the bile leading to the increased formation of
urobilinogen & stercobilinogen.
Hemolytic jaundice is characterized by
Elevation in the serum unconjugated bilirubin.
Increased excretion of urobilinogen in urine.
Dark brown colour of feces due to high content of
Deposited in brain, leading to mental retardation,
fits, toxic encephalitis & spasticity.
If the child develops hemolytic disease, child
may be given exchange transfusion along
with phototherapy & barbiturates.
Phototherapy with blue light (440 nm wave
length) isomerizes the insoluble bilirubin to
more soluble isomers.
These can be excreted through urine without
It is caused by dysfunction of the Iiver due to
damage to the parenchymal cells.
This may be attributed to viral infection,
poisons & toxins (chloroform, carbon
tetrachloride, phosphorus etc.) cirrhosis of
liver, cardiac failure etc.
Among these, viral hepatitis is most common.
Damage to the liver adversely affects the
bilirubin uptake & its conjugation by liver cells.
Hepatic jaundice is characterized by
Increased levels of conjugated & unconjugated
bilirubin in the serum.
Dark coloured urine due to the excessive
excretion of bilirubin & urobilinogen.
lncreased activities of alanine transaminase
(SGPT) & aspartate transaminase (SGOT)
released into circulation due to damage to
The patients pass pale, clay coloured stools
due to the absence of stercobilinogen.
Weakness, loss of appetite, hepatomegaly &
This is due to an obstruction in the bile duct
that prevents the passage of bile into the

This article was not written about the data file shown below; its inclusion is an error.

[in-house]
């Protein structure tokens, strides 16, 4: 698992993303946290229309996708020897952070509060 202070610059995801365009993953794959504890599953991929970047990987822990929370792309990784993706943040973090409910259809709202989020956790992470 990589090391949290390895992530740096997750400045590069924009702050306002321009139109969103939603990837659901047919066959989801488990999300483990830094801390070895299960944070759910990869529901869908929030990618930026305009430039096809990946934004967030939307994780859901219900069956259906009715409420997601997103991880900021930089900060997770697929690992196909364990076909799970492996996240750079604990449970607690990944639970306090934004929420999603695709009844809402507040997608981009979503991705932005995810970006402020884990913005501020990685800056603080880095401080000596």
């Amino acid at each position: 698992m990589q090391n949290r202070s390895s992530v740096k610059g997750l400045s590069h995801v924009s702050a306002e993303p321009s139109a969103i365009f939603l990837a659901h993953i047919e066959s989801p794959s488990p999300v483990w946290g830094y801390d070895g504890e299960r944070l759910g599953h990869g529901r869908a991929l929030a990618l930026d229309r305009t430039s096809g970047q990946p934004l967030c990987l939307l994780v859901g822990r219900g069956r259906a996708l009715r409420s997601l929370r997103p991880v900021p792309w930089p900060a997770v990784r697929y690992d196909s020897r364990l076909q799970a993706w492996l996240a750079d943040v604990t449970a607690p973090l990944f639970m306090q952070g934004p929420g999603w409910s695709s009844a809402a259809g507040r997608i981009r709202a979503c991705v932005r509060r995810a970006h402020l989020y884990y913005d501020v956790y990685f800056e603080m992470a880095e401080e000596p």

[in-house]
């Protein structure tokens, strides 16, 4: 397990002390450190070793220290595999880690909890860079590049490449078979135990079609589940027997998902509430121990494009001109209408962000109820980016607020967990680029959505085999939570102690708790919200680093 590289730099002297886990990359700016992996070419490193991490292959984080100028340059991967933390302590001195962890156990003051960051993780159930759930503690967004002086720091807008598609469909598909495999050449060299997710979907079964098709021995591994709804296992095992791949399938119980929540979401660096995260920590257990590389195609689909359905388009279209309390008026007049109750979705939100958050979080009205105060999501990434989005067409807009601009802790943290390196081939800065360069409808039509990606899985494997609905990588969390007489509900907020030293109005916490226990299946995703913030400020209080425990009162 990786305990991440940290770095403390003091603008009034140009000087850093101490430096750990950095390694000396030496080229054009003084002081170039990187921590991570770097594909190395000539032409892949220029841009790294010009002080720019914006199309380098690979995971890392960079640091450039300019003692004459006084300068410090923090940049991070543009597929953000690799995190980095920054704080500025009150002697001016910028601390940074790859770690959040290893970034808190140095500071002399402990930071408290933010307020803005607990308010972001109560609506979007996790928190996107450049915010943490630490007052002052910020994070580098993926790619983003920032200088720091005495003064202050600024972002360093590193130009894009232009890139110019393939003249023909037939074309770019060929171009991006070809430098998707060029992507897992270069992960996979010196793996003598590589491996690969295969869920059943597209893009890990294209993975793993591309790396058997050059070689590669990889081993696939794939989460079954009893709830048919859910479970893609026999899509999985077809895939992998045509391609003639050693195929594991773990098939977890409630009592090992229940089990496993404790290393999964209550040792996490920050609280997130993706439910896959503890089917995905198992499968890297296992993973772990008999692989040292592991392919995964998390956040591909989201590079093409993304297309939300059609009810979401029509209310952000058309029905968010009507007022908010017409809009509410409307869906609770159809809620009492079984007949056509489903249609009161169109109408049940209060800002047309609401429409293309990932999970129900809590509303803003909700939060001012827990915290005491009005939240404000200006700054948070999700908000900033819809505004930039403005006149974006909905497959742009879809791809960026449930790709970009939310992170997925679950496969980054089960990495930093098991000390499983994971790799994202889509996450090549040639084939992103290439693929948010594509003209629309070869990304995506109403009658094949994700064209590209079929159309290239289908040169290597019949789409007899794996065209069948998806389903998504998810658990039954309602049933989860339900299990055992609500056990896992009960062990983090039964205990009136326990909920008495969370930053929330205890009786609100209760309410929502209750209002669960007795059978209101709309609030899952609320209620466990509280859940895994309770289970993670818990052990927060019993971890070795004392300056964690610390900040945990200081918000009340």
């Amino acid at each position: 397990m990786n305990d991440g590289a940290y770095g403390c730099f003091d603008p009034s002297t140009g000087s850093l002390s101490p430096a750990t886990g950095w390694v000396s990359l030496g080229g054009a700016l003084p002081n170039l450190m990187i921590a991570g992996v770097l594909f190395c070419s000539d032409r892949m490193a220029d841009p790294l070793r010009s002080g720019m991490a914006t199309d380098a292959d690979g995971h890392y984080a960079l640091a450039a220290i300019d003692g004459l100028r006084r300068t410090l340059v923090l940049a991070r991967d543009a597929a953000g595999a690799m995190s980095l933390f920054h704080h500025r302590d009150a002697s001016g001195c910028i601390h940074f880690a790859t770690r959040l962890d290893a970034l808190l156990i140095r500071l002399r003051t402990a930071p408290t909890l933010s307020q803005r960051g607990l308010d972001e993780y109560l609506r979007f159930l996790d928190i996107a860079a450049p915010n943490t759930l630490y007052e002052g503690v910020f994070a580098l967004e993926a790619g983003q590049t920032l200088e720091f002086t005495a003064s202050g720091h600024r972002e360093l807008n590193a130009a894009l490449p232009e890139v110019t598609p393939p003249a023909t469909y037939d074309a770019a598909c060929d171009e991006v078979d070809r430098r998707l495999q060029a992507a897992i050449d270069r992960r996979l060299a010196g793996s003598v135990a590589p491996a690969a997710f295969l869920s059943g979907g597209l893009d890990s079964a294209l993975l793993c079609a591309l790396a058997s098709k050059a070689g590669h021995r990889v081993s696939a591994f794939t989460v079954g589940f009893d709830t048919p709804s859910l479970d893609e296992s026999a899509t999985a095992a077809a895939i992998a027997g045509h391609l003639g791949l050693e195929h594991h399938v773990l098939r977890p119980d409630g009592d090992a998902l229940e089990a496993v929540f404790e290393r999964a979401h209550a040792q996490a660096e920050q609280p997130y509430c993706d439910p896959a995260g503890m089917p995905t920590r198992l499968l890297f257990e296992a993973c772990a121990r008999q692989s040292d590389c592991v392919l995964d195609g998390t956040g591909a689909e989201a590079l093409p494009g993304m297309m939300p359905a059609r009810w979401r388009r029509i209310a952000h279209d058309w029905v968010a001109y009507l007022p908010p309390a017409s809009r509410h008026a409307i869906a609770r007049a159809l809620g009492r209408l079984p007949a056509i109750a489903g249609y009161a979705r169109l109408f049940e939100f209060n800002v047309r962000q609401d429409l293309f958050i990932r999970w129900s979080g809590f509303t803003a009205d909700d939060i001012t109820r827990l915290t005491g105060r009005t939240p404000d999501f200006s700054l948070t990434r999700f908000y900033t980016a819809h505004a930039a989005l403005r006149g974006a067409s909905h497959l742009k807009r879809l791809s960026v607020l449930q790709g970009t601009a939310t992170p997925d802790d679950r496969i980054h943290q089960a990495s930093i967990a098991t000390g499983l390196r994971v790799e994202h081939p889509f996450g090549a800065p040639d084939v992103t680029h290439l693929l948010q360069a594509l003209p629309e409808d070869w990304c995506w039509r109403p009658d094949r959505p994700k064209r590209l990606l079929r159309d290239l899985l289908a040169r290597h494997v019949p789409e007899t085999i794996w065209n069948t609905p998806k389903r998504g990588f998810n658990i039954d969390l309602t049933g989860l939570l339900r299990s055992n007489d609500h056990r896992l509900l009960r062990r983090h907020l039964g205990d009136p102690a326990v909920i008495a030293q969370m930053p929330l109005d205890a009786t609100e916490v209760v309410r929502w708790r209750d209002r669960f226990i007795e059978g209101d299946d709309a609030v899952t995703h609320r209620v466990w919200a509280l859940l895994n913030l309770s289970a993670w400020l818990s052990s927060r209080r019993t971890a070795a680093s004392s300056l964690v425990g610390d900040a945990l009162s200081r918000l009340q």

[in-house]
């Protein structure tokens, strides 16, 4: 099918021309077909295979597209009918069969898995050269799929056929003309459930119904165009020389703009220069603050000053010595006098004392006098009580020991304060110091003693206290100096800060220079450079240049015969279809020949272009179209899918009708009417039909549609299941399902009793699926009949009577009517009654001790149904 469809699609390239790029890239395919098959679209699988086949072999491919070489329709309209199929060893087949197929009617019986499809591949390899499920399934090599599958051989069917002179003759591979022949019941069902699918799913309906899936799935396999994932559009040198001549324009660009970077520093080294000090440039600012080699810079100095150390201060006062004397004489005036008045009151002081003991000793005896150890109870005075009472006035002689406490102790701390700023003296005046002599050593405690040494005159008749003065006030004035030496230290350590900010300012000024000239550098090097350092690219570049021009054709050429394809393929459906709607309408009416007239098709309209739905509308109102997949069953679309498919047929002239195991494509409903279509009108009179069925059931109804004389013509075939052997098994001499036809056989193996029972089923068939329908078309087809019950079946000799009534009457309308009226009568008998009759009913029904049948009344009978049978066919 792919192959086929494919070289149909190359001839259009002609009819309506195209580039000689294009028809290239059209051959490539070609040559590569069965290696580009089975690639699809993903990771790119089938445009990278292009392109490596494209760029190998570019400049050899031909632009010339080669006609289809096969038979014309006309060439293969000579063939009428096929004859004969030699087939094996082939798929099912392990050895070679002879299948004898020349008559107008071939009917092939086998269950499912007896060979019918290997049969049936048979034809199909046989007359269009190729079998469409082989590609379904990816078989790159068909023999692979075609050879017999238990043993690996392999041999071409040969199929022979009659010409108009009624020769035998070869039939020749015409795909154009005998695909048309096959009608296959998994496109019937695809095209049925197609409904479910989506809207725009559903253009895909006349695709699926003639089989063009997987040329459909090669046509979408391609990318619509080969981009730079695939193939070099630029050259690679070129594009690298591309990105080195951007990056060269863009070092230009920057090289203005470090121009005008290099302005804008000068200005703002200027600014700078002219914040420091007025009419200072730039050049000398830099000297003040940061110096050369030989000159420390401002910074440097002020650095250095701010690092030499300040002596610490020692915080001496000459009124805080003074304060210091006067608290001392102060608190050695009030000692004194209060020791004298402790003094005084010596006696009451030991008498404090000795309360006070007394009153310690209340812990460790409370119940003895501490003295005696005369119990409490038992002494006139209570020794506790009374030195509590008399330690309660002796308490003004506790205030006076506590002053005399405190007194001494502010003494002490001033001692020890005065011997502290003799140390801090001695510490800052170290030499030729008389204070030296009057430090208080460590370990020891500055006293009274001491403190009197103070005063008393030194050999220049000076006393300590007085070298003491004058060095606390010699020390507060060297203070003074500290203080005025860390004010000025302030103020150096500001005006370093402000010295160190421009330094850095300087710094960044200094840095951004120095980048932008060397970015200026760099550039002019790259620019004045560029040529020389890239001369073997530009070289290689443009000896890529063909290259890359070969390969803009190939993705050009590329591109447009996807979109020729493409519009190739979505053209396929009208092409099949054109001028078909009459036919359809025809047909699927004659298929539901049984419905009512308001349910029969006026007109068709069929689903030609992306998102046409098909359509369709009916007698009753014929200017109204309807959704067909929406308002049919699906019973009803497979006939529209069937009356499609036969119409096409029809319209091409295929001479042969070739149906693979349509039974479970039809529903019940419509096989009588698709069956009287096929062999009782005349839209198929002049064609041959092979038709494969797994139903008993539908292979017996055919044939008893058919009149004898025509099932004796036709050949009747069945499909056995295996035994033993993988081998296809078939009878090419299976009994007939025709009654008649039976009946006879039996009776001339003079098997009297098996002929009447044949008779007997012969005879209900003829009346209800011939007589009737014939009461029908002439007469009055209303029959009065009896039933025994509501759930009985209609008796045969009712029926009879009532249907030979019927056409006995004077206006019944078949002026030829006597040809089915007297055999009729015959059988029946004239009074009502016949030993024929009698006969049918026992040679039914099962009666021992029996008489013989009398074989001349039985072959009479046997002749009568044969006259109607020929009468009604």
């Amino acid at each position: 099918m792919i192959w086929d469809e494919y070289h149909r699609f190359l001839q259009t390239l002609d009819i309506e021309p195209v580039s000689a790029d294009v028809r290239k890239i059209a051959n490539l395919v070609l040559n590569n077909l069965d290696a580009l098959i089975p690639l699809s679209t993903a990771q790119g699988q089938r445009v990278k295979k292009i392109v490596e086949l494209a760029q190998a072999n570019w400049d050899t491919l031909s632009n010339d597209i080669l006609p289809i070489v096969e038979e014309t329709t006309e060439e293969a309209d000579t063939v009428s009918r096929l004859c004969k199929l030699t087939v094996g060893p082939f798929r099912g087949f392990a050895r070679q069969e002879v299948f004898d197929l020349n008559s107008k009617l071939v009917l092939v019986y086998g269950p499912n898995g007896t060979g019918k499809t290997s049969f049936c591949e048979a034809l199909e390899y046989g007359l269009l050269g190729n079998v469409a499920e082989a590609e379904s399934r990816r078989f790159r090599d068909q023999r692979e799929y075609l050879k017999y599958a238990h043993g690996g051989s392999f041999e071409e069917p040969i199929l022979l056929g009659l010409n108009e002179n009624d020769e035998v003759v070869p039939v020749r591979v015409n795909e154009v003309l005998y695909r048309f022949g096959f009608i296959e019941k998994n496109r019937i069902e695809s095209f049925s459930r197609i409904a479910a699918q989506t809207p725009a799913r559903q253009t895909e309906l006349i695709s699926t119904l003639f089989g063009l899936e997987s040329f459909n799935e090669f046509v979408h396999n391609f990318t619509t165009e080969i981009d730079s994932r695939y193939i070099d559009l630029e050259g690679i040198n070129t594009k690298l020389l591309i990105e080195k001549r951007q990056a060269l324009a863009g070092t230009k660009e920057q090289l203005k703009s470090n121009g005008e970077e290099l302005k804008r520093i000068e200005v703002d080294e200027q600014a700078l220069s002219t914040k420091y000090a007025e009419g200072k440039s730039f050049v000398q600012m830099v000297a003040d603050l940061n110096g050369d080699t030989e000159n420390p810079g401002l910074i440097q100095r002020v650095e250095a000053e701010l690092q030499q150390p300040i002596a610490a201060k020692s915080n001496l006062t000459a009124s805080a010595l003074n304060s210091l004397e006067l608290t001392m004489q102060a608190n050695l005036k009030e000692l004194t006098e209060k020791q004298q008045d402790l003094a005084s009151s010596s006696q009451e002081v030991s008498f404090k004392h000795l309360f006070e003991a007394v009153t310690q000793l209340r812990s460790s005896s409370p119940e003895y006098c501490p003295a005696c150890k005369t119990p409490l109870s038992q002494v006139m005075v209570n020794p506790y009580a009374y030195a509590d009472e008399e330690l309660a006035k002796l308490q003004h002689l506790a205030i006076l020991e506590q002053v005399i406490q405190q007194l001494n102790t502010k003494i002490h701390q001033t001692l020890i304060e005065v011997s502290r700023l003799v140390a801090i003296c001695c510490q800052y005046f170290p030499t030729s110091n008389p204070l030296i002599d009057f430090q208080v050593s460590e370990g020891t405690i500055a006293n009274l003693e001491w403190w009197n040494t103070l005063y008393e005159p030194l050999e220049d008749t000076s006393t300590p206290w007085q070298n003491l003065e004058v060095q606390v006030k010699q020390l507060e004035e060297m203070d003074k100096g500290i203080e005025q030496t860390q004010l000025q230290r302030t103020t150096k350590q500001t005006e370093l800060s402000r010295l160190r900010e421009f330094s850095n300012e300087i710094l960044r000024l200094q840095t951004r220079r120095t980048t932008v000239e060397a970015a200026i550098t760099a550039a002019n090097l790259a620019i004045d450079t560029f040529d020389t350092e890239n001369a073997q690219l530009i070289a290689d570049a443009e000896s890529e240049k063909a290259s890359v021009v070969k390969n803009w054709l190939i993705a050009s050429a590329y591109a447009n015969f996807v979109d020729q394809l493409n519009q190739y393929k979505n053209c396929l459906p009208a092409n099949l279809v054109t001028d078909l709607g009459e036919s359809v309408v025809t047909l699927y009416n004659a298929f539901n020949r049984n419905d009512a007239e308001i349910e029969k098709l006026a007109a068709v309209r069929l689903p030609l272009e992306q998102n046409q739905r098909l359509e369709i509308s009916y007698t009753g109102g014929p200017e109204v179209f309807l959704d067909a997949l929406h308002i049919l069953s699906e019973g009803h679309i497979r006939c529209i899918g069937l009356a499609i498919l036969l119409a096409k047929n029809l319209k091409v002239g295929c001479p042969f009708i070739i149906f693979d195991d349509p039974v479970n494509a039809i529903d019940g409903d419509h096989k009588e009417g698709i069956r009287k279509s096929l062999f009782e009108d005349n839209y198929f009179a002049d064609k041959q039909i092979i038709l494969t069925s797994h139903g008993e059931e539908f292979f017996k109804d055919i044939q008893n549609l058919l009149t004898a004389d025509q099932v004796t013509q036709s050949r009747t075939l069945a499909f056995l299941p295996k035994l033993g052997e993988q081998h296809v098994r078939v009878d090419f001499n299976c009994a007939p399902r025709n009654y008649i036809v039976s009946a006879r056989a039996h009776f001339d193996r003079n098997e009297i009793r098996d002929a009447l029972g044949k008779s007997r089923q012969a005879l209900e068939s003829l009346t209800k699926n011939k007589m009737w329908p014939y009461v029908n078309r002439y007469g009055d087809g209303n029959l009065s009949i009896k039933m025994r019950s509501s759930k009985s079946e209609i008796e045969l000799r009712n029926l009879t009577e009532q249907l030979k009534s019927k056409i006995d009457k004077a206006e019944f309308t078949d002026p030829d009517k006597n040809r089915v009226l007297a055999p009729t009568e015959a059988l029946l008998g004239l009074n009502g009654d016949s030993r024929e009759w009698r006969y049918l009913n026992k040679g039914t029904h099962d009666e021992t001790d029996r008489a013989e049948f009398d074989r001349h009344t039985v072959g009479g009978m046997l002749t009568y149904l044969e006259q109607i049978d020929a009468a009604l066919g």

The obstruction may be caused by gall
stones, tumors etc.
Due to the blockage in bile duct, the
conjugated bilirubin from the liver enters the
Mechanism of Obstruction
Obstructive jaundice is characterized by
Increased concentration of conjugated
bilirubin in serum.
Serum alkaline phosphatase is elevated as it
is released from the cells of the damaged bile
Dark coloured urine due to increased
excretion of bilirubin & clay coloured feces
due to absence of stercobilinogen.
Feces contain excess fat indicating
impairment in fat digestion and absorption
in the absence of bile (specifically bile salts).
The patients experience nausea and
Hemolytic Hepatic Obstructive
Blood, free bilirubin Increased Increased Normal
Blood,conj. bilirubin Normal Increased Increased
Blood, ALP Normal Increased Very high
Urine, bile salts Nil Nil Present
Urine, conj.bilirubin Nil Nil Present
Urine, bilinogens Increased Nil Nil
Fecal urobilinogen Increased Decreased Absent
It is caused by increased hemolysis coupled
with immature hepatic system for the uptake,
conjugation & secretion of bilirubin.
The activity of the enzyme UDP-glucuronyl
transferase is low in the newborn.
There is a limitation in the availability of the
substrate UDP-glucuronic acid for conjugation.
The serum uncojugated bilirubin is highly
elevated (may go beyond 25 mg/dl).
Which can cross the blood brain barrier.
This results in hyperbilirubinemic toxic
encephalopathy or kernicterus that causes
The drug phenobarbital is used in the
treatment of neonatal jaundice, as it can
induce bilirubin metabolising enzymes in liver.
In some neonates, blood transfusion may be
necessary to prevent brain damage.
Bilirubin can absorb blue light (420-470 nm)
Phototherapy deals with the exposure of the
jaundiced neonates to blue light.
By a process called photoisomerization, the
toxic native unconjugated bilirubin gets
converted into a non-toxic isomer namely
Lumirubin can be easily excreted by the
kidneys in the unconjugated form (in
contrast to bilirubin which cannot be
Serum bilirubin is monitored every 12-24
hours, and phototherapy is continuously
carried out till the serum bilirubin becomes
normal (< 1 mg/dl)
In some breast-fed infants, prolongation of
the jaundice has been attributed to high level
of an estrogen derivative in maternal blood,
which is excreted through the milk.
This would inhibit the glucuronyl transferase
Sulpha & other drugs may release bilirubin
from albumin, & may cause jaundice in
Text book of Biochemistry – DM Vasudevan
Text book of Biochemistry – U Satyanarayana
Text book of Biochemistry – MN Chatterjea